US probe finds fewer Afghan civilians killed in US airstrike
The US-led coalition said on Tuesday that its investigation into allegations of heavy civilian casualties during an air raid in western Afghanistan on August 22 had found that 30-35 militants and up to seven civilians were killed in the attack, reported dpa.
The finding contradicts an investigation by an Afghan government team, which said that 90 civilians, including 60 children, were killed in the US military airstrike in Azizabad village in Shindand district of Herat province.
A UN investigative team backed up the higher number provided by Afghan government.
"The (US) investigation found that 30-35 Taliban militants were killed, including evidence suggesting a known Taliban commander, Mullah Sadiq, was among them," the US military said in a statement.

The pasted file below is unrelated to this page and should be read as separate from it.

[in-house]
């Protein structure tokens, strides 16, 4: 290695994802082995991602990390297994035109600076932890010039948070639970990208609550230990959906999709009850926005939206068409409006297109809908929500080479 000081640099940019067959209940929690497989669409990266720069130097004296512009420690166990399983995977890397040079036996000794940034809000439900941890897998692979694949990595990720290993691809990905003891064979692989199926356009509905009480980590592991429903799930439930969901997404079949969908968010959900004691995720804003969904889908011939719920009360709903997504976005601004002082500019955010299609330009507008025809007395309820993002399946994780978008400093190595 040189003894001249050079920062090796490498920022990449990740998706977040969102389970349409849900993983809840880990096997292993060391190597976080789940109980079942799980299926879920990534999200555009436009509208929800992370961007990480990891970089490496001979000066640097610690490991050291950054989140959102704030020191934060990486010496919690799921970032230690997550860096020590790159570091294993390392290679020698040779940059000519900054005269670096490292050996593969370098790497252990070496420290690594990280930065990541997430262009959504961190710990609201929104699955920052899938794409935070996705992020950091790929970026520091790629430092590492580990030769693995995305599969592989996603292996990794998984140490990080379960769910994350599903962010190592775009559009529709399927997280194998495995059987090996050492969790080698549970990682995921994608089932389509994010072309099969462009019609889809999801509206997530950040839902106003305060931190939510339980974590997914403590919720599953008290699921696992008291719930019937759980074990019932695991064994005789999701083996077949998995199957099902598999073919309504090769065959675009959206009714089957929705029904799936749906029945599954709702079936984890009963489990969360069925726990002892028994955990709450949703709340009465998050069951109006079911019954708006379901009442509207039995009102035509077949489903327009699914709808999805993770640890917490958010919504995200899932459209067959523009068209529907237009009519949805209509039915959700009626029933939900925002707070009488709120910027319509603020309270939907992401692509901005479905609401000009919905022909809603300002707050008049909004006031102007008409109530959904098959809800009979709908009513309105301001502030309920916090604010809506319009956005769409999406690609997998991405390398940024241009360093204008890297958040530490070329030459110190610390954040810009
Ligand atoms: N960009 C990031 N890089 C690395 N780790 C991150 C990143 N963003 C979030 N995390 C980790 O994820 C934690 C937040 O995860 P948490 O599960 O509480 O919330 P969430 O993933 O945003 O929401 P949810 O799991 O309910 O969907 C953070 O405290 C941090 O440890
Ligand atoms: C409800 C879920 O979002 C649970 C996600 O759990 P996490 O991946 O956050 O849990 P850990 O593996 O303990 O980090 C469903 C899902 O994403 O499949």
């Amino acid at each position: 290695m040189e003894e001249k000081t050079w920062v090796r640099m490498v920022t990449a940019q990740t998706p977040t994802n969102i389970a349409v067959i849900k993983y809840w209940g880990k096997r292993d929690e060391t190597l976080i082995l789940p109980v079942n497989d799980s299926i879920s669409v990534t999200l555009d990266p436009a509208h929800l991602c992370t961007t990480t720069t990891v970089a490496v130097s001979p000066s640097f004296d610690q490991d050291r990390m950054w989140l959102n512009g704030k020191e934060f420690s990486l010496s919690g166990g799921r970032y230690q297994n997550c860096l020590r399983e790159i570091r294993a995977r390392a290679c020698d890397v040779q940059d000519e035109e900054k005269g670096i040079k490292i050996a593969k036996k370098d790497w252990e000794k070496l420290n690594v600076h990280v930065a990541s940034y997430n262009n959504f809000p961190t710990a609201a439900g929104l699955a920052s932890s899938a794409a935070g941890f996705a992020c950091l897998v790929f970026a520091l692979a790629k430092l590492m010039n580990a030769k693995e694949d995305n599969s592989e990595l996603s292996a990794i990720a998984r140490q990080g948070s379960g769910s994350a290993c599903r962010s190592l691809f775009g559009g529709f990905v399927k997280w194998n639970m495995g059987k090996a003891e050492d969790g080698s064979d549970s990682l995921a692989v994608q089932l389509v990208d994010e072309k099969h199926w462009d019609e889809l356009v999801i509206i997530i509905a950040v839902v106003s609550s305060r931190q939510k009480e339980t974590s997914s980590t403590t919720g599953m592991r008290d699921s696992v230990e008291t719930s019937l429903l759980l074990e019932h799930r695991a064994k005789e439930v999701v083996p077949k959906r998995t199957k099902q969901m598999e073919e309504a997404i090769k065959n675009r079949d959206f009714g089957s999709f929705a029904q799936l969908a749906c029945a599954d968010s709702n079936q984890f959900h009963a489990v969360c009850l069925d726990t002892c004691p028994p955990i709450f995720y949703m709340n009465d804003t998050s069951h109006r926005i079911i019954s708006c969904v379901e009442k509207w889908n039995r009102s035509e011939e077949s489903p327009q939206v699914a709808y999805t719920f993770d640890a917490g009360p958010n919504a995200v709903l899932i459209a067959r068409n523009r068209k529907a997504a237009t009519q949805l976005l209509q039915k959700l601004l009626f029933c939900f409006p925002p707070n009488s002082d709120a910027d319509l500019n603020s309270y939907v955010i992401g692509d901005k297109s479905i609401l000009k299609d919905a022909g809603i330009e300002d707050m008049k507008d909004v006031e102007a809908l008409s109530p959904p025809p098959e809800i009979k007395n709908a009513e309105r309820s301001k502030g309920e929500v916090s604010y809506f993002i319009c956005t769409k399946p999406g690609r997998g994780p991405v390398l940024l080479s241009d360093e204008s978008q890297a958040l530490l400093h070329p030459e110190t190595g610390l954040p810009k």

"In addition, five to seven civilians were killed, two civilians were injured," it said.
The contradictory findings could strain relations between President Hamid Karzai's government and his main international backer, the US, which helped topple the Taliban regime in late 2001.
Following the completion of the Afghan government probe late last month, Karzai fired two Afghan army commanders in the western region and his cabinet ordered a review of foreign troops in the country.
While the government investigation called the air raid by US forces "unilateral" and based on wrong information, the US military statement said that Afghan and coalition forces were fired on by the Taliban militants from inside the village during the incident.
"The intensity of the enemy fire justified use of well-aimed small-arms fire and close-air support to defend the combined force," it said.
It also said that the investigating officer took statements from more than 30 participants, both Afghan and US, in the operation.
"Additionally, the investigating officer reviewed reports made by ground and air personnel during the engagement; video taken during the engagement; reports from local medical clinics and hospitals; intelligence reports; and physical data and photographs collected on the site," it added.